Legal confusion in the wake of the Supreme Court's overturn of Roe v. Wade is engendering fear in women who may have miscarriages, Molly Kleinman, managing director of the Science, Technology, and Public Policy program, and William Lopez, affiliate faculty at Poverty Solutions, write in Michigan Advance. They argue that, "Police collect or have access to unprecedented amounts of individualized data about people. Dystopian nightmares about how law enforcement might use 911 call information alongside other kinds of personal data to arrest and prosecute people they suspect of having abortions are entirely plausible."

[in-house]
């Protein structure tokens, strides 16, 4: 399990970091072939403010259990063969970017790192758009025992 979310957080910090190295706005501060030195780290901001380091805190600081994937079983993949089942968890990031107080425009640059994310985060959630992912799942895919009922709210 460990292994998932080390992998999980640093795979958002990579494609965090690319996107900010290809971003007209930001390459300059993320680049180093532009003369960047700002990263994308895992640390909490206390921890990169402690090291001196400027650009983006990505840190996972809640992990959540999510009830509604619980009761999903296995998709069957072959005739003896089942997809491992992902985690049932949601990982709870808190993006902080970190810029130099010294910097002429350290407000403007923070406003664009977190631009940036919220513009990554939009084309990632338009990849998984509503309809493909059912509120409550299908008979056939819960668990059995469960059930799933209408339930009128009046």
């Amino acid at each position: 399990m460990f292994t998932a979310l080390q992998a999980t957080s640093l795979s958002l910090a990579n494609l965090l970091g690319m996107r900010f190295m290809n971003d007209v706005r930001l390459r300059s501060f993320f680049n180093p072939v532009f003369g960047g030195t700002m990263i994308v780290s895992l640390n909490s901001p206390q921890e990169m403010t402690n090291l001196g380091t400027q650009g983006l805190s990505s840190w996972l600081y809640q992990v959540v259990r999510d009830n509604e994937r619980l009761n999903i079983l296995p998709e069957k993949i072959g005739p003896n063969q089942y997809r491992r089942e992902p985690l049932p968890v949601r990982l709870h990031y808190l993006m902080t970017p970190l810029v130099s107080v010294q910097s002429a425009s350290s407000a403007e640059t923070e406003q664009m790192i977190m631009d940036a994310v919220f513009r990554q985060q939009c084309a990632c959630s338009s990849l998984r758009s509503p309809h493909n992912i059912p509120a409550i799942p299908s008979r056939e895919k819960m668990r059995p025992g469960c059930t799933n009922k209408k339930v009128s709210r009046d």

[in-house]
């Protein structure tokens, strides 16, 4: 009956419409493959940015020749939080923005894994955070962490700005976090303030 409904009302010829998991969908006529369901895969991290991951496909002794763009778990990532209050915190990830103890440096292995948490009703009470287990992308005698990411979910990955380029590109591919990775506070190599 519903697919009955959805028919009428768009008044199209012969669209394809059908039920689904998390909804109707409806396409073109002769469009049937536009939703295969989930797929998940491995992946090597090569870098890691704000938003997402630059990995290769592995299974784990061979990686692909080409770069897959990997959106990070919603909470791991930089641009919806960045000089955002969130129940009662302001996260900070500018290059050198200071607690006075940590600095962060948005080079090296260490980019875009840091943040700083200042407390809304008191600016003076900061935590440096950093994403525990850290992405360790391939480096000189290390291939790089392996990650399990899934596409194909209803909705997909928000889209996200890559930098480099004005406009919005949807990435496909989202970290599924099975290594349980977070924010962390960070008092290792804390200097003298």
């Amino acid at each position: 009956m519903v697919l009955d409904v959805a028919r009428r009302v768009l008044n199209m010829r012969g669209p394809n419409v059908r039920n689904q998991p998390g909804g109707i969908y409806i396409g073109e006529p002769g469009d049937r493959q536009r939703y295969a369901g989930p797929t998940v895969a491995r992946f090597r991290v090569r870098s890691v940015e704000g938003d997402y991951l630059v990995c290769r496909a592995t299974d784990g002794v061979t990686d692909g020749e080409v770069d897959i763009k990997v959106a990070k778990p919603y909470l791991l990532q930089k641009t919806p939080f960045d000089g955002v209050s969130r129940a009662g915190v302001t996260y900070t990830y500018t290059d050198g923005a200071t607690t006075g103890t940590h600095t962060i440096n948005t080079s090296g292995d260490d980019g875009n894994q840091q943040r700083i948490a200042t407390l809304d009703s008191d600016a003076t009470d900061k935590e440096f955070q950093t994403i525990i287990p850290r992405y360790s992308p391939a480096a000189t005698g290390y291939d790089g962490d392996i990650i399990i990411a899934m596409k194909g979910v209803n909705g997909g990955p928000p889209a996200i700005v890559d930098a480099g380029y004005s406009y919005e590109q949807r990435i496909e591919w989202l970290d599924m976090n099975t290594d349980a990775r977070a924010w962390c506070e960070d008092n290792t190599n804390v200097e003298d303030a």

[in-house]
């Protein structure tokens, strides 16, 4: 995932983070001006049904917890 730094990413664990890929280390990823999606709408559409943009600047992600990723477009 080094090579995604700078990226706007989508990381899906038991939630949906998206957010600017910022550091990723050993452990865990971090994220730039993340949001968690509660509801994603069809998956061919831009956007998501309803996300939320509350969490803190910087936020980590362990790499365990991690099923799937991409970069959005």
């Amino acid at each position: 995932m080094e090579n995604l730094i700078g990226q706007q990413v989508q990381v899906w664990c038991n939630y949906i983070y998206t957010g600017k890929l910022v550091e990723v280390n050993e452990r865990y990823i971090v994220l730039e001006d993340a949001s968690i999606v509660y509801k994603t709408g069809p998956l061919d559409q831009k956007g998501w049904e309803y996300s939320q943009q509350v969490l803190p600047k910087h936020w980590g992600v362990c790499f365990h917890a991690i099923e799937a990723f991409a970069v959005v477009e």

One solution is to create an alternative emergency number, which has been used in other communities that fear calling 911, such as when immigrant communities call support numbers in which social workers, advocates, translators and community members will respond instead of police.
They conclude, "The best way to improve access to emergency medical care and keep people out of the criminal legal system is to prevent them from being swept up into it in the first place. That means providing a way to get help that will not end up in a police database, such as a separate emergency number operated outside of law enforcement departments."